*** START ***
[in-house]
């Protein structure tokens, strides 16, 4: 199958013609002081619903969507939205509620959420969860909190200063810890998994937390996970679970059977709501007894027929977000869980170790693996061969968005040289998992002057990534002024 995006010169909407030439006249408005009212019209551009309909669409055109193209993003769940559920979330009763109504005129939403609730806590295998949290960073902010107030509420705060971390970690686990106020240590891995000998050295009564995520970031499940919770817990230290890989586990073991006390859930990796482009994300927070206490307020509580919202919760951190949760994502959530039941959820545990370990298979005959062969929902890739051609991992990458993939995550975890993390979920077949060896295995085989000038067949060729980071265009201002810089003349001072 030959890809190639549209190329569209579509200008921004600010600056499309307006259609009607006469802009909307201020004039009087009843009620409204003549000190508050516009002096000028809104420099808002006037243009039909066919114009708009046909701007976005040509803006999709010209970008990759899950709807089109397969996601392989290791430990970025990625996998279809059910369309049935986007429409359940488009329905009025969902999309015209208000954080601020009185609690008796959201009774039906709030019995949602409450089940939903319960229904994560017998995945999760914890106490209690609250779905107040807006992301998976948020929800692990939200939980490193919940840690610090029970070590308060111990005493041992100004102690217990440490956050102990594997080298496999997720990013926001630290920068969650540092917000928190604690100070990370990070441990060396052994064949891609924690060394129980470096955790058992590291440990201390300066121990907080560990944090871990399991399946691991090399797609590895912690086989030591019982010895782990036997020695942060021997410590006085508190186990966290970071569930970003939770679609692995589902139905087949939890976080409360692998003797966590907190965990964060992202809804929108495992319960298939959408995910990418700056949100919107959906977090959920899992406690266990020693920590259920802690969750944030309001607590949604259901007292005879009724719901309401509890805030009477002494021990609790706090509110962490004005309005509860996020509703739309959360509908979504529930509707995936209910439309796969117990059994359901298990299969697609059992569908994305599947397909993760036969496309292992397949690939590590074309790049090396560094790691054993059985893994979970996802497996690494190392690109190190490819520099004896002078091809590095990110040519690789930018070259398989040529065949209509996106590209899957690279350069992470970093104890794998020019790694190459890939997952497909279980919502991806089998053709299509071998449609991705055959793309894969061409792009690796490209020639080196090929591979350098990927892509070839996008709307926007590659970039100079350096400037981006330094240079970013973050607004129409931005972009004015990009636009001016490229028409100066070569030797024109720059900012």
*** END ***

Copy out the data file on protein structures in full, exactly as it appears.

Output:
[in-house]
């Protein structure tokens, strides 16, 4: 199958013609002081619903969507939205509620959420969860909190200063810890998994937390996970679970059977709501007894027929977000869980170790693996061969968005040289998992002057990534002024 995006010169909407030439006249408005009212019209551009309909669409055109193209993003769940559920979330009763109504005129939403609730806590295998949290960073902010107030509420705060971390970690686990106020240590891995000998050295009564995520970031499940919770817990230290890989586990073991006390859930990796482009994300927070206490307020509580919202919760951190949760994502959530039941959820545990370990298979005959062969929902890739051609991992990458993939995550975890993390979920077949060896295995085989000038067949060729980071265009201002810089003349001072 030959890809190639549209190329569209579509200008921004600010600056499309307006259609009607006469802009909307201020004039009087009843009620409204003549000190508050516009002096000028809104420099808002006037243009039909066919114009708009046909701007976005040509803006999709010209970008990759899950709807089109397969996601392989290791430990970025990625996998279809059910369309049935986007429409359940488009329905009025969902999309015209208000954080601020009185609690008796959201009774039906709030019995949602409450089940939903319960229904994560017998995945999760914890106490209690609250779905107040807006992301998976948020929800692990939200939980490193919940840690610090029970070590308060111990005493041992100004102690217990440490956050102990594997080298496999997720990013926001630290920068969650540092917000928190604690100070990370990070441990060396052994064949891609924690060394129980470096955790058992590291440990201390300066121990907080560990944090871990399991399946691991090399797609590895912690086989030591019982010895782990036997020695942060021997410590006085508190186990966290970071569930970003939770679609692995589902139905087949939890976080409360692998003797966590907190965990964060992202809804929108495992319960298939959408995910990418700056949100919107959906977090959920899992406690266990020693920590259920802690969750944030309001607590949604259901007292005879009724719901309401509890805030009477002494021990609790706090509110962490004005309005509860996020509703739309959360509908979504529930509707995936209910439309796969117990059994359901298990299969697609059992569908994305599947397909993760036969496309292992397949690939590590074309790049090396560094790691054993059985893994979970996802497996690494190392690109190190490819520099004896002078091809590095990110040519690789930018070259398989040529065949209509996106590209899957690279350069992470970093104890794998020019790694190459890939997952497909279980919502991806089998053709299509071998449609991705055959793309894969061409792009690796490209020639080196090929591979350098990927892509070839996008709307926007590659970039100079350096400037981006330094240079970013973050607004129409931005972009004015990009636009001016490229028409100066070569030797024109720059900012």